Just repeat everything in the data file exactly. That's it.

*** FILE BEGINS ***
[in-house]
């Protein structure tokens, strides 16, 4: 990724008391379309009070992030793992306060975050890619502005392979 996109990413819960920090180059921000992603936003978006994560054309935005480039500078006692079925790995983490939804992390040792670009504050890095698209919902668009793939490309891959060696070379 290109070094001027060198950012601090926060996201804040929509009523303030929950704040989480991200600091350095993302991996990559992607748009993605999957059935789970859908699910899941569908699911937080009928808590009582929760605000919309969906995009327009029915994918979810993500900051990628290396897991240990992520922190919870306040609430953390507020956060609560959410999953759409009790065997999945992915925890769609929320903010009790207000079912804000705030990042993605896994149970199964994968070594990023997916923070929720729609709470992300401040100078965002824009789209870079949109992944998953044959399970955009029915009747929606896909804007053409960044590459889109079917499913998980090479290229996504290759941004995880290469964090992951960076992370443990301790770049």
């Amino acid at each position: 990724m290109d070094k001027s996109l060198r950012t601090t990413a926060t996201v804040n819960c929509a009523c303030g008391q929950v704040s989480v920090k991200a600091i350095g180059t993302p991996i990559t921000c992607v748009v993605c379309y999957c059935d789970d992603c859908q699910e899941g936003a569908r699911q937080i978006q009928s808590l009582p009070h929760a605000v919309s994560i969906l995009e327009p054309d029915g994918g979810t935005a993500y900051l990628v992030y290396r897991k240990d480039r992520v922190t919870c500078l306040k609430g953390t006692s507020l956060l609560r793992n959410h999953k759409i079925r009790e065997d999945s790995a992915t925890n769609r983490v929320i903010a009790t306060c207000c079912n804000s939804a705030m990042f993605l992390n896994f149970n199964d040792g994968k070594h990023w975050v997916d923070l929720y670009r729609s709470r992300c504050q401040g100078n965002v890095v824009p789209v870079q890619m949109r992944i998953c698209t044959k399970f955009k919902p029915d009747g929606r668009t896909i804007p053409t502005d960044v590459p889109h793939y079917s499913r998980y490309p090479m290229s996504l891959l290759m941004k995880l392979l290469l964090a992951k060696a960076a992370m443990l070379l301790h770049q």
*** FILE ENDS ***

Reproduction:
[in-house]
């Protein structure tokens, strides 16, 4: 990724008391379309009070992030793992306060975050890619502005392979 996109990413819960920090180059921000992603936003978006994560054309935005480039500078006692079925790995983490939804992390040792670009504050890095698209919902668009793939490309891959060696070379 290109070094001027060198950012601090926060996201804040929509009523303030929950704040989480991200600091350095993302991996990559992607748009993605999957059935789970859908699910899941569908699911937080009928808590009582929760605000919309969906995009327009029915994918979810993500900051990628290396897991240990992520922190919870306040609430953390507020956060609560959410999953759409009790065997999945992915925890769609929320903010009790207000079912804000705030990042993605896994149970199964994968070594990023997916923070929720729609709470992300401040100078965002824009789209870079949109992944998953044959399970955009029915009747929606896909804007053409960044590459889109079917499913998980090479290229996504290759941004995880290469964090992951960076992370443990301790770049």
């Amino acid at each position: 990724m290109d070094k001027s996109l060198r950012t601090t990413a926060t996201v804040n819960c929509a009523c303030g008391q929950v704040s989480v920090k991200a600091i350095g180059t993302p991996i990559t921000c992607v748009v993605c379309y999957c059935d789970d992603c859908q699910e899941g936003a569908r699911q937080i978006q009928s808590l009582p009070h929760a605000v919309s994560i969906l995009e327009p054309d029915g994918g979810t935005a993500y900051l990628v992030y290396r897991k240990d480039r992520v922190t919870c500078l306040k609430g953390t006692s507020l956060l609560r793992n959410h999953k759409i079925r009790e065997d999945s790995a992915t925890n769609r983490v929320i903010a009790t306060c207000c079912n804000s939804a705030m990042f993605l992390n896994f149970n199964d040792g994968k070594h990023w975050v997916d923070l929720y670009r729609s709470r992300c504050q401040g100078n965002v890095v824009p789209v870079q890619m949109r992944i998953c698209t044959k399970f955009k919902p029915d009747g929606r668009t896909i804007p053409t502005d960044v590459p889109h793939y079917s499913r998980y490309p090479m290229s996504l891959l290759m941004k995880l392979l290469l964090a992951k060696a960076a992370m443990l070379l301790h770049q």